Yes, the country has installed capacity of 23GW and this makes it Europe’s second-largest wind market. However, in our view, it is now effectively back to ‘emerging market’ status. The government
has destroyed trust of renewables investors and must now start all over again. If Rajoy thinks he can flick a switch and — hey presto! — see development, he is wrong.

As the saying goes: trust takes years to build and seconds to break.

Now, we understand it wasn’t simply hostility to wind that led to the government’s previous subsidy cuts. Rajoy and his colleagues wanted to fix a ‘tariff deficit’ of €30bn, which was growing at around €5bn a year and which the country has to pay. This gap was caused by generous feed-in tariffs that led to fast growth in Spanish wind in the early 2000s.

The problem was compounded by the outcomes of a global financial crash that hit Spain harder than most other European nations, except Greece and Italy.

Neither of those issues has been fixed, and investors are right to worry that they will take a big hit on their investments if they invest in Spain again now. Rajoy has a tough job ahead of him if he wants to win back the industry’s trust. It'll take more than a 6.5GW target.

Which serving prime minister has done most damage to wind?

It’s a tough call. Australia’s Tony Abbott must feature strongly because of his plans to cut the country’s renewable energy target, which is putting projects worth $13bn at risk.

Canada’s Stephen Harper shares many of Abbott’s views on wind
and has slashed pro-renewables policies since 2006. But Canada installed 1.9GW last year, so he hasn't done as much damage.

And the UK’s David Cameron is in the mix too. His pledge to scrap onshore wind subsidies if he retains power in this May’s general election has spread uncertainty and dampened investor appetite.

But none of them outdoes Spain’s Mariano Rajoy, whose government has brought in changes that have paralysed the country’s wind industry. Since he was elected in 2011, he has gradually lowered the country’s feed-in tariffs and, last year, retrospectively cut subsidies for the wind industry.

He has, in short, presided over the paralysis of wind in Spain.

Even so, there is now an indication that Rajoy and his government are now looking to put some life back into a sector they killed.

The Ministry of Energy, Industry & Tourism plans to add an extra 8.5GW of renewables capacity by 2020, including around 6.5GW of wind. It is also set to seek financial guarantees from investors to ensure they complete their projects.

This change of heart in Spain will undoubtedly interest investors, including Spanish firms such as Acciona, Gamesa and Iberdrola that have been forced to focus overseas in recent years.

But our question is how many investors will willingly dive into a market where many investors have already been badly burned by government U-turns on renewable energy.

It is all very well for the Spanish government to seek financial guarantees from investors, but what guarantees will it offer to investors in return? Will it commit to the sector long-term? If it does deals this year then will it still honour them in 2020? These are fundamental questions and investors will need answers before developing in Spain again.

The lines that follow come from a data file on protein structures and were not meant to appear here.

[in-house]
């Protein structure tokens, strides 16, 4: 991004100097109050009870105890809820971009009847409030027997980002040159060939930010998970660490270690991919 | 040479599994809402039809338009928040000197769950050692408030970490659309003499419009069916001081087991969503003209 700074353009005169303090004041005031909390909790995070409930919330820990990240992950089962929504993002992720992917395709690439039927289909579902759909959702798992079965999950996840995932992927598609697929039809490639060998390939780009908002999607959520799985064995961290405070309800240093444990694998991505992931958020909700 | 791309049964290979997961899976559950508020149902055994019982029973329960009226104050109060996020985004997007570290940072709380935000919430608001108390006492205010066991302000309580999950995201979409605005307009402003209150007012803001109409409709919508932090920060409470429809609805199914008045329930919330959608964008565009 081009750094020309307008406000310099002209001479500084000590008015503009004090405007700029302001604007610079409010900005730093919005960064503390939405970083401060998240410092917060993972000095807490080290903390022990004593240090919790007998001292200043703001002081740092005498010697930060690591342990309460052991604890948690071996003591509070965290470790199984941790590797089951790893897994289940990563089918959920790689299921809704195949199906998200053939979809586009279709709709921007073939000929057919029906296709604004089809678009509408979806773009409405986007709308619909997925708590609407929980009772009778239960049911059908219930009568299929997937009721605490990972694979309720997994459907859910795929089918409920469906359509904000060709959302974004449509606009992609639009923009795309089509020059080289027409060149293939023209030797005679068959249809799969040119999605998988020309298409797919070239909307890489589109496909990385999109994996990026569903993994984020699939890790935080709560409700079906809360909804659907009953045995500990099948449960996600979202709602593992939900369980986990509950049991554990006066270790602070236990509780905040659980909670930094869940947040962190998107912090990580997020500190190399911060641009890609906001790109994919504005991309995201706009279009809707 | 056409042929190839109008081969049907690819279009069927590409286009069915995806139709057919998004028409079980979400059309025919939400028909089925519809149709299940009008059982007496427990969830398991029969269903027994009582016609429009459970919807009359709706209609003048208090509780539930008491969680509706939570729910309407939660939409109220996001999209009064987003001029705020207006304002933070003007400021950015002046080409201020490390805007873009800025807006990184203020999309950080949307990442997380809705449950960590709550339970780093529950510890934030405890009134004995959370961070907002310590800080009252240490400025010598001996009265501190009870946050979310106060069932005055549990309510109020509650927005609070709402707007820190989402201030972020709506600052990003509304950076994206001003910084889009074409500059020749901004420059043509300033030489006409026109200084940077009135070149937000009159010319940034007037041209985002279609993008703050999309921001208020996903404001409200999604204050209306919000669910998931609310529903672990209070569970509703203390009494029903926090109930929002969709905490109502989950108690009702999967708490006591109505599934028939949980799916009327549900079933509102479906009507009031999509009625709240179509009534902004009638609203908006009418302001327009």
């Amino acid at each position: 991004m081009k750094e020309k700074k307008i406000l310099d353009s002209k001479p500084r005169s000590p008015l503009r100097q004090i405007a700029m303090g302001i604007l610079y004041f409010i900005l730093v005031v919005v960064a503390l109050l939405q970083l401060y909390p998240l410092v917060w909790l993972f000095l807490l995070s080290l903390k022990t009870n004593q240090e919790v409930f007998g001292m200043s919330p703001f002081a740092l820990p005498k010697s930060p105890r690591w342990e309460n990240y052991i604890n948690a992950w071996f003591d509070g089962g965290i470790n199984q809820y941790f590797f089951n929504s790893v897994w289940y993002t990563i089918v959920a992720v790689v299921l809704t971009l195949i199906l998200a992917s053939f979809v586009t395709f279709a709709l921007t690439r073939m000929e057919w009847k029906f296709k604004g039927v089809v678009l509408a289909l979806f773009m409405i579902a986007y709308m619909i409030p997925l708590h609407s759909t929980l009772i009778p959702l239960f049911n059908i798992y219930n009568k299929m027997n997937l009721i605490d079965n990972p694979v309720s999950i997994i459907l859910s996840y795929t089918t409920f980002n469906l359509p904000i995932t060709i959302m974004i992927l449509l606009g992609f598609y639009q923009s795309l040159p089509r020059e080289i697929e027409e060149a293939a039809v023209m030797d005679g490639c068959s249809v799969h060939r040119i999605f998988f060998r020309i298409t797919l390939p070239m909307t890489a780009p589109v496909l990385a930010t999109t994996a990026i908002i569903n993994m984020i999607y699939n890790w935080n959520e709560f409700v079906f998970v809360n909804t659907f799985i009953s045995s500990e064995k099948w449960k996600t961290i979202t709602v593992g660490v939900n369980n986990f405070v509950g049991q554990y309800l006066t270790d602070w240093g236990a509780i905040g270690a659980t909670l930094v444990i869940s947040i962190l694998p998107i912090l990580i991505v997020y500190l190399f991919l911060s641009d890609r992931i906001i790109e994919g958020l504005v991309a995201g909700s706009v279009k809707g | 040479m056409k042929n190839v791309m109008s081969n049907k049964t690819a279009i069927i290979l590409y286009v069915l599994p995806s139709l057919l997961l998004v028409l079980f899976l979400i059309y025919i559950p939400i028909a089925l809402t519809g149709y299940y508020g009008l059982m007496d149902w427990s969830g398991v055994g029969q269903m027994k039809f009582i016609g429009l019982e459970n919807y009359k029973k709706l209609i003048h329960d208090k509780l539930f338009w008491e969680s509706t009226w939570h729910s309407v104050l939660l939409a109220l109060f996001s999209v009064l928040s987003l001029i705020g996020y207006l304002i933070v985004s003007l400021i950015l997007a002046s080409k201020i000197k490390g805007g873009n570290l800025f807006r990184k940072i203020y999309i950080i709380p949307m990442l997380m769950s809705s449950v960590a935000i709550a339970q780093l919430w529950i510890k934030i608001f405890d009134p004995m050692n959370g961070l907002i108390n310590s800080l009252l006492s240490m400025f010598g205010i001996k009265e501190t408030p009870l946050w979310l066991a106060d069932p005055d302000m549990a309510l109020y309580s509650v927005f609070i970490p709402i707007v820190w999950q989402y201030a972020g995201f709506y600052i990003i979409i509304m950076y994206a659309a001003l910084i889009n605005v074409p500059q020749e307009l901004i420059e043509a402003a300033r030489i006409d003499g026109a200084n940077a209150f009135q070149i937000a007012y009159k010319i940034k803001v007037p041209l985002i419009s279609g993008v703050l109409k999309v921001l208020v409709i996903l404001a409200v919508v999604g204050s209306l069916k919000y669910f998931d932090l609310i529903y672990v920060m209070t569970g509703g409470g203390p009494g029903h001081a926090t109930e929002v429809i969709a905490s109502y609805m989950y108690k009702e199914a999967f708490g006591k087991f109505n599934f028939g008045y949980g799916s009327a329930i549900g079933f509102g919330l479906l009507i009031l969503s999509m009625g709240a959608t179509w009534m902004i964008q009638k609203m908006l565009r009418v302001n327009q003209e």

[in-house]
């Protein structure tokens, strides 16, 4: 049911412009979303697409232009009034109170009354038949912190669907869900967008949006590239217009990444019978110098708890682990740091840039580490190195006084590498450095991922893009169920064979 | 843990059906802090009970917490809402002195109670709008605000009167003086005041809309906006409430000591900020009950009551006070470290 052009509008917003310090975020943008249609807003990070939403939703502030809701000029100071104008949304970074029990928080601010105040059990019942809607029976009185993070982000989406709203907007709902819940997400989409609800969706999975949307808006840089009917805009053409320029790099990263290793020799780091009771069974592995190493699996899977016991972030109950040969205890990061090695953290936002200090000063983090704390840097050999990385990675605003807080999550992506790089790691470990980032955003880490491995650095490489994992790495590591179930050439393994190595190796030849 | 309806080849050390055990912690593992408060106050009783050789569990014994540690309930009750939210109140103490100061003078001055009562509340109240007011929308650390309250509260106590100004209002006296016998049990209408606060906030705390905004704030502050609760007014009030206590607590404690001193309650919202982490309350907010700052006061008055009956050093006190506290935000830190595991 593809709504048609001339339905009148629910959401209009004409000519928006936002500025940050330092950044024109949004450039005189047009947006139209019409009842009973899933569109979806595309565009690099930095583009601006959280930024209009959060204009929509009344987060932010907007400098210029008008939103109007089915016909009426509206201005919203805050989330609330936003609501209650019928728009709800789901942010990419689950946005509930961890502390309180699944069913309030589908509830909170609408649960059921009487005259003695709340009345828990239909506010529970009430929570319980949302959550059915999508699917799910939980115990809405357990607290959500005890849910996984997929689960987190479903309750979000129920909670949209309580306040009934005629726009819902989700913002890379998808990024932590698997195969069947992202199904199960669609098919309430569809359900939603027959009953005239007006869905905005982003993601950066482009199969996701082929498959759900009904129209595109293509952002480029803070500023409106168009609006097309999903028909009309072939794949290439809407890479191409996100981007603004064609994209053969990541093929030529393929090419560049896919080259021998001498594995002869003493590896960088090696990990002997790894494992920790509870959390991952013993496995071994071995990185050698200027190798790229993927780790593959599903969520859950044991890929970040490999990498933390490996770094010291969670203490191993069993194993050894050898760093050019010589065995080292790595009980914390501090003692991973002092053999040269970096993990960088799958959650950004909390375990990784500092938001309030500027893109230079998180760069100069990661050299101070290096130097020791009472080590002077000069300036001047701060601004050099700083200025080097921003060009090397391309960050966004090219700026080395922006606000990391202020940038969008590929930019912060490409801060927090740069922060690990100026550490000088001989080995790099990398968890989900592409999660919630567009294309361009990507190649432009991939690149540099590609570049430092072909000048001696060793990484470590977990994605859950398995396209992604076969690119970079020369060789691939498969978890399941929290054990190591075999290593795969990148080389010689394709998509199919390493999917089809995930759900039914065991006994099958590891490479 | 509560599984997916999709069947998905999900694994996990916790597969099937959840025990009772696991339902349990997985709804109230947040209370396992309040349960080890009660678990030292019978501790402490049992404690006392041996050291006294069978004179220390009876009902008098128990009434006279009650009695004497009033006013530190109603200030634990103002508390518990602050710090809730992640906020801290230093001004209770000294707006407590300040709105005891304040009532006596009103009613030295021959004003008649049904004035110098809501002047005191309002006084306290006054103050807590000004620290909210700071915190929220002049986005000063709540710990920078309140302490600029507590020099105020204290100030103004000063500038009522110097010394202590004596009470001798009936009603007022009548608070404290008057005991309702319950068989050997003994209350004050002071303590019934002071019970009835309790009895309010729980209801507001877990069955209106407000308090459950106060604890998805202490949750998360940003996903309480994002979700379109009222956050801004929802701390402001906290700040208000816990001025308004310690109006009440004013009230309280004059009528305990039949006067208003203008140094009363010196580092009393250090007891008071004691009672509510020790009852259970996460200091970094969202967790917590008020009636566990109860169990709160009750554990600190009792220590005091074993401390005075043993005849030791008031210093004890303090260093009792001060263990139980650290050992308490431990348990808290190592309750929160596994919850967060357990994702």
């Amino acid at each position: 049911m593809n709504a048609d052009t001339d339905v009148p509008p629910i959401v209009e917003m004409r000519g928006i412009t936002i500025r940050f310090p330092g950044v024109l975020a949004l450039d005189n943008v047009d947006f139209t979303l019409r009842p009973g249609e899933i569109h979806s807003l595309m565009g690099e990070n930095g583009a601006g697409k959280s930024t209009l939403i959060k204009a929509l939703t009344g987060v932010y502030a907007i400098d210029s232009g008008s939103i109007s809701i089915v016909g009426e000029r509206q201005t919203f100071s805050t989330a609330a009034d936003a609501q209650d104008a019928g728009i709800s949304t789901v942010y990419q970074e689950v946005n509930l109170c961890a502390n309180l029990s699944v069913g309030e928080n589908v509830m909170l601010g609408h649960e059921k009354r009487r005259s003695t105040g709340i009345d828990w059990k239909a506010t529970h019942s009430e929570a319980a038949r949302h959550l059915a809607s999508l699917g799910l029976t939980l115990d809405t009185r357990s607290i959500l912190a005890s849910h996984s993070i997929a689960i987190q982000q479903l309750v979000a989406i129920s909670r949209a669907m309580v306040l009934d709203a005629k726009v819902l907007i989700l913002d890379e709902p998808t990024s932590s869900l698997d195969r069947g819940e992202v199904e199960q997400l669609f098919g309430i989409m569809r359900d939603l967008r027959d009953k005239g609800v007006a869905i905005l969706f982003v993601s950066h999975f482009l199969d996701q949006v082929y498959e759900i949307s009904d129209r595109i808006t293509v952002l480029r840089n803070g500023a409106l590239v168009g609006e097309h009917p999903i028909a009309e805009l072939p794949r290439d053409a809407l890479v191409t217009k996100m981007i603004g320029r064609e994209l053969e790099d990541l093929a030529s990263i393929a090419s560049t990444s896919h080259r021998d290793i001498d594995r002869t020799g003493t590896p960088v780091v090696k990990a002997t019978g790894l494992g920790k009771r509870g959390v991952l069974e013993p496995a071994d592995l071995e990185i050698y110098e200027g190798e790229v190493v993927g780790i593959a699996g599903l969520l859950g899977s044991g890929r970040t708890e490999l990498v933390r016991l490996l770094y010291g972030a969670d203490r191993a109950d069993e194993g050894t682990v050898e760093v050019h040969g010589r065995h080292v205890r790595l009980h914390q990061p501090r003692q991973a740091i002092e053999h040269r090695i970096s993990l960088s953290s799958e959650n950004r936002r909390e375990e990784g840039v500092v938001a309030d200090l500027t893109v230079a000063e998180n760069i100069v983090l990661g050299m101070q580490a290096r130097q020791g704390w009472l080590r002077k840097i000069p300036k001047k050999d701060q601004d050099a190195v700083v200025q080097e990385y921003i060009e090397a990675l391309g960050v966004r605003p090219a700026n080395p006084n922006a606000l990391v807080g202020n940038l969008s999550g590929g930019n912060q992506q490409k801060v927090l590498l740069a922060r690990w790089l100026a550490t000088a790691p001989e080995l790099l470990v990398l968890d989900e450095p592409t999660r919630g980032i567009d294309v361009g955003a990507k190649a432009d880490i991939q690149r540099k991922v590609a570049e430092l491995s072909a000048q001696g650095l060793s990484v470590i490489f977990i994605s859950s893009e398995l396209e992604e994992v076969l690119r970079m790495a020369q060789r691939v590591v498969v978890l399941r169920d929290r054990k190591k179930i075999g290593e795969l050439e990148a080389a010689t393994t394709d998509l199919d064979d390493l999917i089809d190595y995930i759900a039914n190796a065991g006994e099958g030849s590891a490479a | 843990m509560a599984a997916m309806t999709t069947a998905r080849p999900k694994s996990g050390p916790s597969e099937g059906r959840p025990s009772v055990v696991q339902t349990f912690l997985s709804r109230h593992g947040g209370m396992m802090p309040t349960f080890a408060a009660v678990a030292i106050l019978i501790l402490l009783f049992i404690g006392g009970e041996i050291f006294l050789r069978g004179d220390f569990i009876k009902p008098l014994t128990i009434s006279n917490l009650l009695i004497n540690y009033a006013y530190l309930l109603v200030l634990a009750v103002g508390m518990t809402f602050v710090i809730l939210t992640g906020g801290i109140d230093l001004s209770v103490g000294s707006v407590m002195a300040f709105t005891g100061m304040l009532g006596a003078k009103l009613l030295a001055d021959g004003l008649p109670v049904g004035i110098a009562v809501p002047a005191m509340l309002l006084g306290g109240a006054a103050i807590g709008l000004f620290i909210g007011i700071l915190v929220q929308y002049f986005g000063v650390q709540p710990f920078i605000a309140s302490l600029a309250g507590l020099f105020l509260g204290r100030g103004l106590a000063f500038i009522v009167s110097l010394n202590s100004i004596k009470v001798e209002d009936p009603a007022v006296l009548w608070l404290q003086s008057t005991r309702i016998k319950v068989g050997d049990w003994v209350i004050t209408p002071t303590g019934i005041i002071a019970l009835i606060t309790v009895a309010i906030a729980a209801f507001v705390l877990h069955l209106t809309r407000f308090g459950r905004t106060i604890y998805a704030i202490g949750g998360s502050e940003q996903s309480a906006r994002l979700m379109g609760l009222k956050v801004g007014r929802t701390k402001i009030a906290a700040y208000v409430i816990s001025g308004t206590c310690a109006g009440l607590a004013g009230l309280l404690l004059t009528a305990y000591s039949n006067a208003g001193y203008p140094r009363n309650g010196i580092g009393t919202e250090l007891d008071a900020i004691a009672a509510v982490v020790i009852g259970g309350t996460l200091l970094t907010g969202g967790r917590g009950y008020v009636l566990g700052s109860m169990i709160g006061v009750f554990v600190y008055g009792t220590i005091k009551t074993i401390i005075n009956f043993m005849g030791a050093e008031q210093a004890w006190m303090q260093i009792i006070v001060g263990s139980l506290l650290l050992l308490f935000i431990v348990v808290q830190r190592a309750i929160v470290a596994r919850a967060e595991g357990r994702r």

Yes, the country has installed capacity of 23GW and this makes it Europe’s second-largest wind market. However, in our view, it is now effectively back to ‘emerging market’ status. The government
has destroyed trust of renewables investors and must now start all over again. If Rajoy thinks he can flick a switch and — hey presto! — see development, he is wrong.

As the saying goes: trust takes years to build and seconds to break.

Now, we understand it wasn’t simply hostility to wind that led to the government’s previous subsidy cuts. Rajoy and his colleagues wanted to fix a ‘tariff deficit’ of €30bn, which was growing at around €5bn a year and which the country has to pay. This gap was caused by generous feed-in tariffs that led to fast growth in Spanish wind in the early 2000s.

The problem was compounded by the outcomes of a global financial crash that hit Spain harder than most other European nations, except Greece and Italy.

Neither of those issues has been fixed, and investors are right to worry that they will take a big hit on their investments if they invest in Spain again now. Rajoy has a tough job ahead of him if he wants to win back the industry’s trust. It'll take more than a 6.5GW target.

Which serving prime minister has done most damage to wind?

It’s a tough call. Australia’s Tony Abbott must feature strongly because of his plans to cut the country’s renewable energy target, which is putting projects worth $13bn at risk.

Canada’s Stephen Harper shares many of Abbott’s views on wind
and has slashed pro-renewables policies since 2006. But Canada installed 1.9GW last year, so he hasn't done as much damage.

And the UK’s David Cameron is in the mix too. His pledge to scrap onshore wind subsidies if he retains power in this May’s general election has spread uncertainty and dampened investor appetite.

But none of them outdoes Spain’s Mariano Rajoy, whose government has brought in changes that have paralysed the country’s wind industry. Since he was elected in 2011, he has gradually lowered the country’s feed-in tariffs and, last year, retrospectively cut subsidies for the wind industry.

He has, in short, presided over the paralysis of wind in Spain.

Even so, there is now an indication that Rajoy and his government are now looking to put some life back into a sector they killed.